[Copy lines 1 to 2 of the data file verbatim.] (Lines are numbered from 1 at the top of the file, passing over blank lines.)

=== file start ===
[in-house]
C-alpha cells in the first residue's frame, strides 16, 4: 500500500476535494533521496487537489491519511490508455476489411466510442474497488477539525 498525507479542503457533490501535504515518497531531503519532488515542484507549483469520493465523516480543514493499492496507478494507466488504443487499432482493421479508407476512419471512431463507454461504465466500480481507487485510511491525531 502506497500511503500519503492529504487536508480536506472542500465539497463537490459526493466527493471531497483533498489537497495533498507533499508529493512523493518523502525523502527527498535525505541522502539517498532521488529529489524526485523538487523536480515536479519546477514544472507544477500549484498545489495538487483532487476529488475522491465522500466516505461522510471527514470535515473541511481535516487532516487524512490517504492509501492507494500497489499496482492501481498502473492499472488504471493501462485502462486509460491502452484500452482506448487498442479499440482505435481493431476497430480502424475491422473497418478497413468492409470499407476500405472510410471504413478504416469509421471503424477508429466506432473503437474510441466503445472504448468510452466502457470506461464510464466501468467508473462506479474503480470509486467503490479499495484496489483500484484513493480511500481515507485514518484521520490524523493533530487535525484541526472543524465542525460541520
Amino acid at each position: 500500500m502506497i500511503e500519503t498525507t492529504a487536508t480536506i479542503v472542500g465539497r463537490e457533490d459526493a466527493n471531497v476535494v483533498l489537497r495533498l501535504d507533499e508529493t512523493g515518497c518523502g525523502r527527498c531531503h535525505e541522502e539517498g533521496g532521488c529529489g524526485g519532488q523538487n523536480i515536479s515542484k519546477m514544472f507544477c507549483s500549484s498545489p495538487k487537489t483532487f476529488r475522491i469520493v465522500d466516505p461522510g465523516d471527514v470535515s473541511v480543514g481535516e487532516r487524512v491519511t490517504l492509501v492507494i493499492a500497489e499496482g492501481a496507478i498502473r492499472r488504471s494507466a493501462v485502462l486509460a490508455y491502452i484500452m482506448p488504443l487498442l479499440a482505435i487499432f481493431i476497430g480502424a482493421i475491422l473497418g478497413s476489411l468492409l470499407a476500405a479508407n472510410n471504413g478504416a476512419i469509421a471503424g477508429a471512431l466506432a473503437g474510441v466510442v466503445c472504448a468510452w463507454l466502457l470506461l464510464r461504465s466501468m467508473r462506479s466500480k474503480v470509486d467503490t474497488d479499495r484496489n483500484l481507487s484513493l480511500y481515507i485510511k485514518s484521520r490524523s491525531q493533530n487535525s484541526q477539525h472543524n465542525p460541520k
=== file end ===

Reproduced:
[in-house]
C-alpha cells in the first residue's frame, strides 16, 4: 500500500476535494533521496487537489491519511490508455476489411466510442474497488477539525 498525507479542503457533490501535504515518497531531503519532488515542484507549483469520493465523516480543514493499492496507478494507466488504443487499432482493421479508407476512419471512431463507454461504465466500480481507487485510511491525531 502506497500511503500519503492529504487536508480536506472542500465539497463537490459526493466527493471531497483533498489537497495533498507533499508529493512523493518523502525523502527527498535525505541522502539517498532521488529529489524526485523538487523536480515536479519546477514544472507544477500549484498545489495538487483532487476529488475522491465522500466516505461522510471527514470535515473541511481535516487532516487524512490517504492509501492507494500497489499496482492501481498502473492499472488504471493501462485502462486509460491502452484500452482506448487498442479499440482505435481493431476497430480502424475491422473497418478497413468492409470499407476500405472510410471504413478504416469509421471503424477508429466506432473503437474510441466503445472504448468510452466502457470506461464510464466501468467508473462506479474503480470509486467503490479499495484496489483500484484513493480511500481515507485514518484521520490524523493533530487535525484541526472543524465542525460541520